With new home developments springing up around the Bay Area, only a handful of local residential areas contain the suburban authenticity that Palo Alto’s few historic neighborhoods offer. These unique homes and distinct properties are beginning to be undermined by mixed-use zoning and medium density housing. While “copy and paste” townhouses and apartments populate nearby cities, some parts of Palo Alto remain in the original form they were built in over 90 years ago. With these communities come the charm and culture of not only the people who live there, but the historic houses they live in. Old architecture offers an invaluable window into the past. In these quiet suburban streets the quaint, pre-dot com boom city of Palo Alto remains.

Green Gables Eichler

Just off the corner of Greer Issue5-0750Road and Embarcadero Road, Green Gables is one of California’s many famous Eichler enclaves. Built by American architect Joseph Eichler in the mid ‘50s and ‘60s, these single floor, open-concept homes were vanguards in modern architecture. Even after several decades of renovation, the same midcentury, suburban ambition can be felt today when you step inside an Eichler. Propelled by the concept of flow, an Eichler often contains large windows and skylights that fill houses with natural light. Rooms are not defined by walls, but rather the house acts as a continuum from living room to kitchen to hallway. Glass doors lead to private courtyards where local traffic noise is filtered out.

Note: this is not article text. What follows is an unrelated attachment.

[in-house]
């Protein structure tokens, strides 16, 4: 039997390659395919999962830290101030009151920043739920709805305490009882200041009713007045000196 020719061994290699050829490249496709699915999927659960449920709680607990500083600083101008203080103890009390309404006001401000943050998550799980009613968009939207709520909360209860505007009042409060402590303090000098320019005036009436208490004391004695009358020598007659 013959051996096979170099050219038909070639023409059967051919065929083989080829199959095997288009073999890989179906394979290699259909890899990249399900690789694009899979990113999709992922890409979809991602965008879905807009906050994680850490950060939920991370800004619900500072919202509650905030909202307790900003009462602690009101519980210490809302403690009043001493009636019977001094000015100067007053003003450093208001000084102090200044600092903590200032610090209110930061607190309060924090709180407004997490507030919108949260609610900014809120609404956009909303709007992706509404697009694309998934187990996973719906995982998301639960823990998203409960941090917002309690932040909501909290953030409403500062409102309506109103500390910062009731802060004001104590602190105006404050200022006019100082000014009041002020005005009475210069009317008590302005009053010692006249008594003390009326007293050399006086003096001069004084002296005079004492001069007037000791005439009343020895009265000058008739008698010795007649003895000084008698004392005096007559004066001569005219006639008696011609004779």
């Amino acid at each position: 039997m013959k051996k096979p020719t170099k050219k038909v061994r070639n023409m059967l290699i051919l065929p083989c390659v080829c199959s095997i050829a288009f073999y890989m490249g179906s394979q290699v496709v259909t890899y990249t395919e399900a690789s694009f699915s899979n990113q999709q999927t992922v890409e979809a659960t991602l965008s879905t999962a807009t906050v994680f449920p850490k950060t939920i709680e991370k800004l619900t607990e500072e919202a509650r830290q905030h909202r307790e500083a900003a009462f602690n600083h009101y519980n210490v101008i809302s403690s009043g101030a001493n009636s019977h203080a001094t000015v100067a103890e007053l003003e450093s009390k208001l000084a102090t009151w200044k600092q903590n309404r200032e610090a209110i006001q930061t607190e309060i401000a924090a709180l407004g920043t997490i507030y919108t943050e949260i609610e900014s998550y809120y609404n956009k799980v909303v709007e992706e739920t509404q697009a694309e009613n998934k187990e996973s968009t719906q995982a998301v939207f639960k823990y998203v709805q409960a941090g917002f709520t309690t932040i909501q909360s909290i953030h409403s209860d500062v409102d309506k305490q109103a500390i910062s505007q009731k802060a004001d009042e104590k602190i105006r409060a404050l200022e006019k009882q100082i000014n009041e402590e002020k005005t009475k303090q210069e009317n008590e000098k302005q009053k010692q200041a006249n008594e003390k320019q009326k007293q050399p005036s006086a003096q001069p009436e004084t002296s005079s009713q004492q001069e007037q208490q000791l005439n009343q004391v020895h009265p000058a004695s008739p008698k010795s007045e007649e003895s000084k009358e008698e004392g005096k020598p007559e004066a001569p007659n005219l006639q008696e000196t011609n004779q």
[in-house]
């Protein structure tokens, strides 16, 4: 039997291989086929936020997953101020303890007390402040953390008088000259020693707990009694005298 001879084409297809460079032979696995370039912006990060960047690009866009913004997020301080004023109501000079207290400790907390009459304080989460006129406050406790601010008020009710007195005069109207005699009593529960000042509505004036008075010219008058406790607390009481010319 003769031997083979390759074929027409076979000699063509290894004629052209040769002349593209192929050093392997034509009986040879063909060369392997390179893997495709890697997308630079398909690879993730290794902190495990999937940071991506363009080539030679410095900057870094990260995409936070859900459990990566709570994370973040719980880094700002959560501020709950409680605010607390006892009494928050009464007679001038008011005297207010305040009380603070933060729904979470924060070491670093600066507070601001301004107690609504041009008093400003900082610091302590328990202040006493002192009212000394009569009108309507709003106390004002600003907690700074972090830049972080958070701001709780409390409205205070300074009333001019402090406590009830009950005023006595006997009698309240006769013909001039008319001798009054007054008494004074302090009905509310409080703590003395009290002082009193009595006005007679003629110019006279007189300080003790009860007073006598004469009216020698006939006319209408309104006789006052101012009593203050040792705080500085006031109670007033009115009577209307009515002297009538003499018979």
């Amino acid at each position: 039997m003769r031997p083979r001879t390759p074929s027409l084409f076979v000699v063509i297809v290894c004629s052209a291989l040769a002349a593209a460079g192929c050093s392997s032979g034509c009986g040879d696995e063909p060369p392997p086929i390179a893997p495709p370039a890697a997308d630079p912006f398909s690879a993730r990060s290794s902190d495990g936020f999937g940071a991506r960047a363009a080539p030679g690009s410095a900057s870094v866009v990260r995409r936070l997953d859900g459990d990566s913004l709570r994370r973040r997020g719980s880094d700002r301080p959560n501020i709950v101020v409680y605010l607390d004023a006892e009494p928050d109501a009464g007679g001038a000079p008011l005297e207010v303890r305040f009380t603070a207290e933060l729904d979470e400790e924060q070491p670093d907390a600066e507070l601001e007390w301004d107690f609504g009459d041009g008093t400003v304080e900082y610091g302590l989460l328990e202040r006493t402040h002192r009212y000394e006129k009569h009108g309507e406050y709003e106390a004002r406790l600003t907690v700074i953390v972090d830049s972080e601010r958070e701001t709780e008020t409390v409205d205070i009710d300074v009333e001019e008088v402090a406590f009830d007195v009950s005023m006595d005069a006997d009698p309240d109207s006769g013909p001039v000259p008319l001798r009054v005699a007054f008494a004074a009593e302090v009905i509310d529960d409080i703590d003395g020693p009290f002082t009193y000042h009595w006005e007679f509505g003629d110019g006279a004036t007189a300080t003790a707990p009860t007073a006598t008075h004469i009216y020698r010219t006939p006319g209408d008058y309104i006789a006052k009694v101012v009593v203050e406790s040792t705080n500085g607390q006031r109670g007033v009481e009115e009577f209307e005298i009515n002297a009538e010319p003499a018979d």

Professorville District

Professorville Issue5-0743is one of Palo Alto’s oldest neighborhoods and a registered historic district. The creation of this nei
ghborhood was integral in the development of modern-day Palo Alto. When Stanford University was in its early years, professors wished to live off-campus, and hence the neighborhood now dubbed “Professorville” was created. Bounded by Lincoln, Kingsley, and Addison avenues, and the cross streets of Ramona, Bryant, and Waverly, these 740 acres of land enjoy a large array of stylistic influences ranging from Colonial Revival’s columned facades to  American Craftsman’s expansive roofs.

Ramona Street Architectural District

Issue5-0727Just off the corner of Ramona Street and University Avenue, the Ramona Street Architectural District’s Spanish Mission influences can easily be spotted. Located in the heart of downtown, this area presents two to three story offices, roofed with mission-style tiling, furnished by romantic arches and filled with various courtyards of varying space. From the first building erected in 1925 to its adoption to its recognition as a historic district in 1985, present day Ramona street has maintained the same Iberian charm, but with a modern twist.